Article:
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Take these Nazi ads down: Axis power symbols splashed over New York subway trains are beyond insensitive

UPDATED: A promotion for TV show "The Man In the High Castle" comes at a high emotional price for commuters


Mary Elizabeth Williams
November 24, 2015 9:13PM (UTC)

On the list of things New York City's Metropolitan Transit Authority has a problem with: menstruation. On the list of things it's apparently totally chill about: Nazis. Well, I guess that clears that up.

Just a mere month ago, the MTA was the center of a controversy over its rejection of a campaign created by Outfront Media for clothing brand Thinx. Thinx defines its mission as "reimagining feminine hygiene products to provide support, comfort, confidence, and peace of mind. We aim to eliminate shame, empowering women and girls around the world." Outfront claimed the MTA initially told them the ads, featuring women in modest undergarments and the straightforward message that the products are "for women with periods," were "inappropriate” and “suggestive.”

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This sudden attack of primness from the MTA was viewed as rather questionable, especially by New Yorkers who've seen ads featuring "beach body ready" bikini girls, sexy beast augmentation ads, and entire subway cars plastered with lingerie-clad models. A week later, the MTA approved the ads, even though MTA boss Thomas Prendergast admitted "On a personal level, I just found parts of those ads offensive, other parts not offensive." MTA Transportation Commissioner Polly Trottenberg, meanwhile, grumpily added, "There’s a level at which people want to have ads that aren’t going to offend their sensibilities. Getting that line right is proving to be something we’re grappling with."

Yet when the MTA subsequently "grappled" with the campaign for Amazon's new series, "The Man In the High Castle," it ultimately decided that swaddling the interior of an 42nd Street shuttle train with the regalia of the Nazis and Imperial Japan was a hot idea. The series, a reimagining of modern history if the Axis powers had won World War II, features symbols and slogans that combine American patriotism and Nazi propaganda. On the shuttle train ads, an American flag has been revamped to bear a Reichsadler eagle, and an Imperial Japanese sun has been tweaked to a red, white and blue design. The campaign was created, by the way, by the minds behind the Thinx ads, Outfront.

As commuter Ann Toback told Gothamist's Erik Baard Monday, "Half the seats in my car had Nazi insignias inside an American flag, while the other half had the Japanese flag in a style like the World War II design. So I had a choice, and I chose to sit on the Nazi insignia because I really didn’t want to stare at it…. I definitely didn’t feel welcome this morning." Anti-Defamation League New York regional director Evan Bernstein added, "On the train, seeing the American flag paired with a Nazi symbol is viscerally offensive, because there is no context as to what it means. The fact that the flag is spread across the seats only compounds the effect. This ad campaign has a feel of exploiting things that are so sensitive to so many people." And do the MTA and Outfront really need to be reminded that trains already have enough Nazi associations without using them to promote an Amazon show? Gothamist also notes, "Many New Yorkers and their families are from Asian nations once brutally occupied by the Japanese Empire. For them the seats opposite the Nazi insignias might be just as jarring."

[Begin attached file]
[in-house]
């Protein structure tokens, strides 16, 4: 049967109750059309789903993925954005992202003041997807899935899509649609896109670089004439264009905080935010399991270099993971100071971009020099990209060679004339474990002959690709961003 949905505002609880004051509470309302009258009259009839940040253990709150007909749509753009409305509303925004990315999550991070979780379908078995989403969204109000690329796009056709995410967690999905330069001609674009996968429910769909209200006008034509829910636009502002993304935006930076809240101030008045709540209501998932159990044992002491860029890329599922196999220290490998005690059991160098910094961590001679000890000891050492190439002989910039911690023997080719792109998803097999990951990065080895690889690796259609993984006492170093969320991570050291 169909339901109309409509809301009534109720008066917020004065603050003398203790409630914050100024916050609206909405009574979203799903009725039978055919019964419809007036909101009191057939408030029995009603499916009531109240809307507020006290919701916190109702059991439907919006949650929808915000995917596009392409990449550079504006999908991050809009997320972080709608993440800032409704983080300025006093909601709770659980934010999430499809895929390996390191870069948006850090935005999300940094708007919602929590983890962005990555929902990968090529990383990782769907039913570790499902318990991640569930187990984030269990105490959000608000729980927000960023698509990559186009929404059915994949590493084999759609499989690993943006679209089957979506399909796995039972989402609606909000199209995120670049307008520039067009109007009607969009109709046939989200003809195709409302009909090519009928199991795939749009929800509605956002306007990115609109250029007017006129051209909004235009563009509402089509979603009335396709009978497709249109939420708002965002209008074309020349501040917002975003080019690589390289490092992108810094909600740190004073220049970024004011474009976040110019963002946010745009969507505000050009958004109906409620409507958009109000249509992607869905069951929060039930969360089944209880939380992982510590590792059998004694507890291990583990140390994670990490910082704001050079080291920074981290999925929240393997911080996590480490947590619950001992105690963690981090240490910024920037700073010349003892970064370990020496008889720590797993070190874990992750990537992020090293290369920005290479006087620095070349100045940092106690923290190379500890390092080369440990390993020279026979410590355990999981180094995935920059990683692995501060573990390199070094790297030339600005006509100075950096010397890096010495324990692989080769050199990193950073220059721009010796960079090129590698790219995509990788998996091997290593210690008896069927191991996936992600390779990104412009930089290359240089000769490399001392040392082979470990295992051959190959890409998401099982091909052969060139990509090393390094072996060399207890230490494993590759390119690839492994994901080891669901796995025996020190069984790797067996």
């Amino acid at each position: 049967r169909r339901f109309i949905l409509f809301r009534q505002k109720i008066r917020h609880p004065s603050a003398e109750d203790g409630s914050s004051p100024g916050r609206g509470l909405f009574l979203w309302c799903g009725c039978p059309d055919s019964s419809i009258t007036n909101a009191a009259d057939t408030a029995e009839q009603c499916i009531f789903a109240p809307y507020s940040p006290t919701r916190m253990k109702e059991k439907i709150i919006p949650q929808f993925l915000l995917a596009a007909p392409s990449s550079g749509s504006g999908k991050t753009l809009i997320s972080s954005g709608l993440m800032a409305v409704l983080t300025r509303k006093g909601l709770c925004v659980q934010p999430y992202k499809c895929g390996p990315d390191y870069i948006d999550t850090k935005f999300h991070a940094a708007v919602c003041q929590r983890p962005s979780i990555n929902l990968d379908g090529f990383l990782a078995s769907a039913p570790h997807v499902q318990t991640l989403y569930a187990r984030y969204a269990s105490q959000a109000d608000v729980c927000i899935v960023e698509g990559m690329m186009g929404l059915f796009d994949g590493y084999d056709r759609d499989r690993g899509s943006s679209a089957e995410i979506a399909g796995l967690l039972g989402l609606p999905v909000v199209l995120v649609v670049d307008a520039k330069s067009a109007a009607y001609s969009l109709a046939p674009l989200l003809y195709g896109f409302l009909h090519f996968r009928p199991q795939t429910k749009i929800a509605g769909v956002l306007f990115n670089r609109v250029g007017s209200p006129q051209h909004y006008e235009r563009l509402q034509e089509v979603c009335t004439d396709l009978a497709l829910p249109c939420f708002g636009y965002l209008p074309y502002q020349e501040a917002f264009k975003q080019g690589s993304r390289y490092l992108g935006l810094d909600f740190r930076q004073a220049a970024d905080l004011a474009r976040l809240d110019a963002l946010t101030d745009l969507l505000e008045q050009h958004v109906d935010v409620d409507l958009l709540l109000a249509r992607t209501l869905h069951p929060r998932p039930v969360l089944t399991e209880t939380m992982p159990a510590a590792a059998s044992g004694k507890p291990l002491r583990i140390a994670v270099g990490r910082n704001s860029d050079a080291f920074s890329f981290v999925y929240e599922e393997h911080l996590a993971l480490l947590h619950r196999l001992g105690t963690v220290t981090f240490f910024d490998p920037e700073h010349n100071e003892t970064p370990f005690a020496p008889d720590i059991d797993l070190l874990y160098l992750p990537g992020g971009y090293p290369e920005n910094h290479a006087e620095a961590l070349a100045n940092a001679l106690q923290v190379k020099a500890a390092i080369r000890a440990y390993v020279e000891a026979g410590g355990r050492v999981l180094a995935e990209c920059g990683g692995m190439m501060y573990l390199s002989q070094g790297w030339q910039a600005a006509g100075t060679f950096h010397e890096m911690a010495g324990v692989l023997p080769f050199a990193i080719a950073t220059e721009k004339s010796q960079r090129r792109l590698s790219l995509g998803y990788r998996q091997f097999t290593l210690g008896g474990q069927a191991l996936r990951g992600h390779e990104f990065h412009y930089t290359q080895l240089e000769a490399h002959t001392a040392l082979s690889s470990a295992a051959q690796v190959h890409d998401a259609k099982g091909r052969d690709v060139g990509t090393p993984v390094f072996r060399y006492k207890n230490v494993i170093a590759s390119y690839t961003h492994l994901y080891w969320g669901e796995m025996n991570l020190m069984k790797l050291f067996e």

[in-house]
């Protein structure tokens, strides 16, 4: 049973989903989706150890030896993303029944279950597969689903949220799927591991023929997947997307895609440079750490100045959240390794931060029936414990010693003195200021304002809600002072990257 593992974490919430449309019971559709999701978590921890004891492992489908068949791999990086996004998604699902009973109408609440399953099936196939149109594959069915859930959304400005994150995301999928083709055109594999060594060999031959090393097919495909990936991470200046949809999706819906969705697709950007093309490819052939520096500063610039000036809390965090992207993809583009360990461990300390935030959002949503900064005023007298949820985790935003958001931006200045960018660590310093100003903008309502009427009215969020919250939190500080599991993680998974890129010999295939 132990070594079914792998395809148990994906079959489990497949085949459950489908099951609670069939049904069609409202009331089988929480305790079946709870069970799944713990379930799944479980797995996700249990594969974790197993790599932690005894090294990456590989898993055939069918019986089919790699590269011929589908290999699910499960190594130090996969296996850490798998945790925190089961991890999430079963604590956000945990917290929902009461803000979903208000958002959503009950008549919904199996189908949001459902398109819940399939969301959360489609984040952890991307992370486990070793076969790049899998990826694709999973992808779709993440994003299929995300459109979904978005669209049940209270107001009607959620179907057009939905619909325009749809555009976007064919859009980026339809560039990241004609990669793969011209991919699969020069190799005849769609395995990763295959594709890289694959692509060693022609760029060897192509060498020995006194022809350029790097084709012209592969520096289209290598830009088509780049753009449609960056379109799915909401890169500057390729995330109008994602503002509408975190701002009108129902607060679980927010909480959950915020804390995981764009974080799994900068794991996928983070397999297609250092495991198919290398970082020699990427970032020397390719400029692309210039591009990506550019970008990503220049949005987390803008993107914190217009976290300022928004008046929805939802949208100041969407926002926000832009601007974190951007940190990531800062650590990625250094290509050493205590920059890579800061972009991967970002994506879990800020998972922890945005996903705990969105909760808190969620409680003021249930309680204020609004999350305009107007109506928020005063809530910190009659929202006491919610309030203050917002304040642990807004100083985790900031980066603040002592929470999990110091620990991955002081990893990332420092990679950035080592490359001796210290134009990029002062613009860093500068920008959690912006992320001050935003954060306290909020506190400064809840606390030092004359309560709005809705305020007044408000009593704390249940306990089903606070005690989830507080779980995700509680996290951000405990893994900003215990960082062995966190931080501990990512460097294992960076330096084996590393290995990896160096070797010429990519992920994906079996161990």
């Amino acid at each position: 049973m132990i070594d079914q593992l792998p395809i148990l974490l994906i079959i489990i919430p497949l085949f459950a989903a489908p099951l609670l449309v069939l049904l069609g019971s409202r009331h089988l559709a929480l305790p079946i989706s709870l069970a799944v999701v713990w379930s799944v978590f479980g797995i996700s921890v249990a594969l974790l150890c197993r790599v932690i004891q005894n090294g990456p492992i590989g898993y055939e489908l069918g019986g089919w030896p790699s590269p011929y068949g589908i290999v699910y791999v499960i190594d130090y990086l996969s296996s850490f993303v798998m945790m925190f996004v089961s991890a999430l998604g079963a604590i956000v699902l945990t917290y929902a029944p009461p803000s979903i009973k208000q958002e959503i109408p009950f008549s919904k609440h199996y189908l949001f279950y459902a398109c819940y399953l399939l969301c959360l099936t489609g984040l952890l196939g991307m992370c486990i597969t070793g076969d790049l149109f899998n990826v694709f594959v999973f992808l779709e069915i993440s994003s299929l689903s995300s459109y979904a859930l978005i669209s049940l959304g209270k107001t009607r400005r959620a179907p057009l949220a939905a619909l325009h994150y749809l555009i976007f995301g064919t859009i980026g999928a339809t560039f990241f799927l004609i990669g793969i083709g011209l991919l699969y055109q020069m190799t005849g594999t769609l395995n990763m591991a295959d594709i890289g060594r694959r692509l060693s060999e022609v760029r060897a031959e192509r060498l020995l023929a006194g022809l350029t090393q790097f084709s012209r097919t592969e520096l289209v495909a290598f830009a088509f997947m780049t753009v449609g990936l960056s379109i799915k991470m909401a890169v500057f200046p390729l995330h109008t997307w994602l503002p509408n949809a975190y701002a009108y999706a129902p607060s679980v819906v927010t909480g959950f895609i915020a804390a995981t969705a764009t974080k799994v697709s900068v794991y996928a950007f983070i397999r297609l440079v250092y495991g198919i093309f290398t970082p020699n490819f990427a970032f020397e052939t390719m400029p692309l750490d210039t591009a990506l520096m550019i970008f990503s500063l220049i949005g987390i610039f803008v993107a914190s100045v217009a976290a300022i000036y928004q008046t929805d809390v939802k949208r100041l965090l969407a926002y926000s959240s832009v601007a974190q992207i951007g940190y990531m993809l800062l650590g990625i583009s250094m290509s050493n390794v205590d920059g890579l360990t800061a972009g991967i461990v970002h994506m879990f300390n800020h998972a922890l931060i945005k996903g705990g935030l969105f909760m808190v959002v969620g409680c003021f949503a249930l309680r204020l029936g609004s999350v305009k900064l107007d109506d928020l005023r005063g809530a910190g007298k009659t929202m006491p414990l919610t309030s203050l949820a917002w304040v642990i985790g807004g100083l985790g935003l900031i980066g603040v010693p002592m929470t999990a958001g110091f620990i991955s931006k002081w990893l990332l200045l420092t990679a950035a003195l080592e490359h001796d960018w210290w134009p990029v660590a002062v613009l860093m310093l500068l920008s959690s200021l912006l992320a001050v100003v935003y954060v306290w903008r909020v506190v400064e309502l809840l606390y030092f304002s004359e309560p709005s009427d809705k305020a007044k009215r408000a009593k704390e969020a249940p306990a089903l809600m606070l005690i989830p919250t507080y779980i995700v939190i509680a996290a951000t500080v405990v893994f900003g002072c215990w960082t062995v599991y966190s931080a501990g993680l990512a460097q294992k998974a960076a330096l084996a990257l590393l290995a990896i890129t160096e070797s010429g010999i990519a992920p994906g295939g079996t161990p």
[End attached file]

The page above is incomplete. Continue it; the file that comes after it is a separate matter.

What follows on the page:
The response on social media has been equally unenthused, with Buzzfeed writer Miriam Elder asking, "What Jew ~hasn't~ wanted to commute to work in a Nazi train car?" and Ron Hogan noting, "Apparently, as long as it's for 'entertainment,' & not 'political,' you can cover a NYC subway car in Nazi insignia." 

With a few notable exceptions, we're reasonably on the ball here in the Big Apple. We know who won the war. We get that this is fiction — and the stunt certainly has raised awareness of the show. But it's one thing to voluntarily watch a show and it's another to apparently be fine with making travelers — some of whom are survivors of war atrocities and some of whom are descendants of victims of them — sit on a train full of enemy insignia and call it entertainment. And it suggests the MTA really has no idea what "offensive" really means.

Update: On Tuesday afternoon, New York City Transit and the Metropolitan Transportation Authority Kevin Ortiz told Variety via email that Amazon has "just decided to pull the ads." 

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Mary Elizabeth Williams

Mary Elizabeth Williams is a staff writer for Salon and the author of "A Series of Catastrophes & Miracles."

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